The Architectural CIO
There's both good and bad news in the stories of ChemCo1 and ChemCo2. The good news is that it is possible to break away from traditional thinking about designing the IT organization and recognize that there are effective organizing options for different IT activities. A company can be both centralized and decentralized, insourced and outsourced. The bad news is that each organizational design is unique, idiosyncratic and customized, and if a CIO simply takes an existing design and emulates it, the chances of success are poor.
Modular logic offers value in many ways. Each capability and value stream can be custom-designed, and because the focus is on modular units, the process of making changes to the design of the IT organization is not as onerous as it might seem. As new opportunities and constraints present themselvese-business, for exampleeach value stream and capability architecture can be changed as needed, without significantly affecting the rest of the organization. The key, of course, is to ensure that the organizing structure and the logic underlying it remain viable through a continual and recurrent process of reassessment and evaluation.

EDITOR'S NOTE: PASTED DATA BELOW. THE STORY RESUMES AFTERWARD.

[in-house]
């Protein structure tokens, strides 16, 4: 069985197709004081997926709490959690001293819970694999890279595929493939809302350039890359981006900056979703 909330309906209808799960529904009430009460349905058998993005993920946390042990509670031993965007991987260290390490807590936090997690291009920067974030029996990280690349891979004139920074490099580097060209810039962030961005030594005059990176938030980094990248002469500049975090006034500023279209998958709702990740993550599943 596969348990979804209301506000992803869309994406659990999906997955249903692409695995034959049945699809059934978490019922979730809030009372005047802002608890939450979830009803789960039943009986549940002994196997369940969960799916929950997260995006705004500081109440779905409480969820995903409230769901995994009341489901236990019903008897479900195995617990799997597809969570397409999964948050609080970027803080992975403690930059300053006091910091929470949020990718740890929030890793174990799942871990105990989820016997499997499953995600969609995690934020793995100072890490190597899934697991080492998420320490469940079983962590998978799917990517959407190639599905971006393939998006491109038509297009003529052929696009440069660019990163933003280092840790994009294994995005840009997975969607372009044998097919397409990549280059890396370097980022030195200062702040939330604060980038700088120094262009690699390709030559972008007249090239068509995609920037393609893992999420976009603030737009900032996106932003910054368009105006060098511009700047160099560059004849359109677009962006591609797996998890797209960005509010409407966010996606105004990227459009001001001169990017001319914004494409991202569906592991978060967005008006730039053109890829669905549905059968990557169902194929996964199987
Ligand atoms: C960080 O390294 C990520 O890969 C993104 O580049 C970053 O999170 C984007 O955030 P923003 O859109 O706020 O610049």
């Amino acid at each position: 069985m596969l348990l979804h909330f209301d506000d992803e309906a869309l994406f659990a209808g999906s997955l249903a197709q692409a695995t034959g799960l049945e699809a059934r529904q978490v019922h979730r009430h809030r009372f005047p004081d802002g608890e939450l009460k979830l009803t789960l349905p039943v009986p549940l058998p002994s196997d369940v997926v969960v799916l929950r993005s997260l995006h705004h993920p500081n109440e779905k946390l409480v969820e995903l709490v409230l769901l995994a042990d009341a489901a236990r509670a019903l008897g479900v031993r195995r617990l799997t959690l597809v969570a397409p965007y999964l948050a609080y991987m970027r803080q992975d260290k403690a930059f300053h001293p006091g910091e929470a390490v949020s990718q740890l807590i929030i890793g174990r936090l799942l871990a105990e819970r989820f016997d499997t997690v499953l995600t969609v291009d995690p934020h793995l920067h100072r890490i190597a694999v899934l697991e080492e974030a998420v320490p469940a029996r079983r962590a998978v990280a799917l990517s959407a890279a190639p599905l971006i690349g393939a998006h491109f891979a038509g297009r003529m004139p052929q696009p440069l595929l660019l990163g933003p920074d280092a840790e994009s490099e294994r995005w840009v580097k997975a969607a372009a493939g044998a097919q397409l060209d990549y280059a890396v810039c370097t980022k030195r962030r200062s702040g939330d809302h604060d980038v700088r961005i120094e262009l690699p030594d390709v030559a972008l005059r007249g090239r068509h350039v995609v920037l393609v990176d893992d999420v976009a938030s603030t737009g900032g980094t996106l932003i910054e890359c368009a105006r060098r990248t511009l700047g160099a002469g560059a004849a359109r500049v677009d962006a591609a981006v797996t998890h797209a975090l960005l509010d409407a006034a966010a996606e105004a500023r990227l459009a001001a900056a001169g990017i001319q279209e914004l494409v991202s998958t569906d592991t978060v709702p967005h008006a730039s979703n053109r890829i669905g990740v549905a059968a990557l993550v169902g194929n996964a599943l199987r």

Most significantly, modular logic reinforces the view that CIOs and senior IT executives must develop their skills as organizational architects in order to position their units to support and shape their firms' business agility and creativity. Modular logic provides a sound basis for initiating thinking and communicating about how IT functions should evolve.
RITU AGARWAL and V. SAMBAMURTHY are associate professors of Information Systems at the Robert H. Smith School of Business at the University of Maryland who specialize in the strategic issues associated with the deployment and use of information technologies in organizations. Comments on this story can be sent to email@example.com.
This article was originally published on 12-01-2001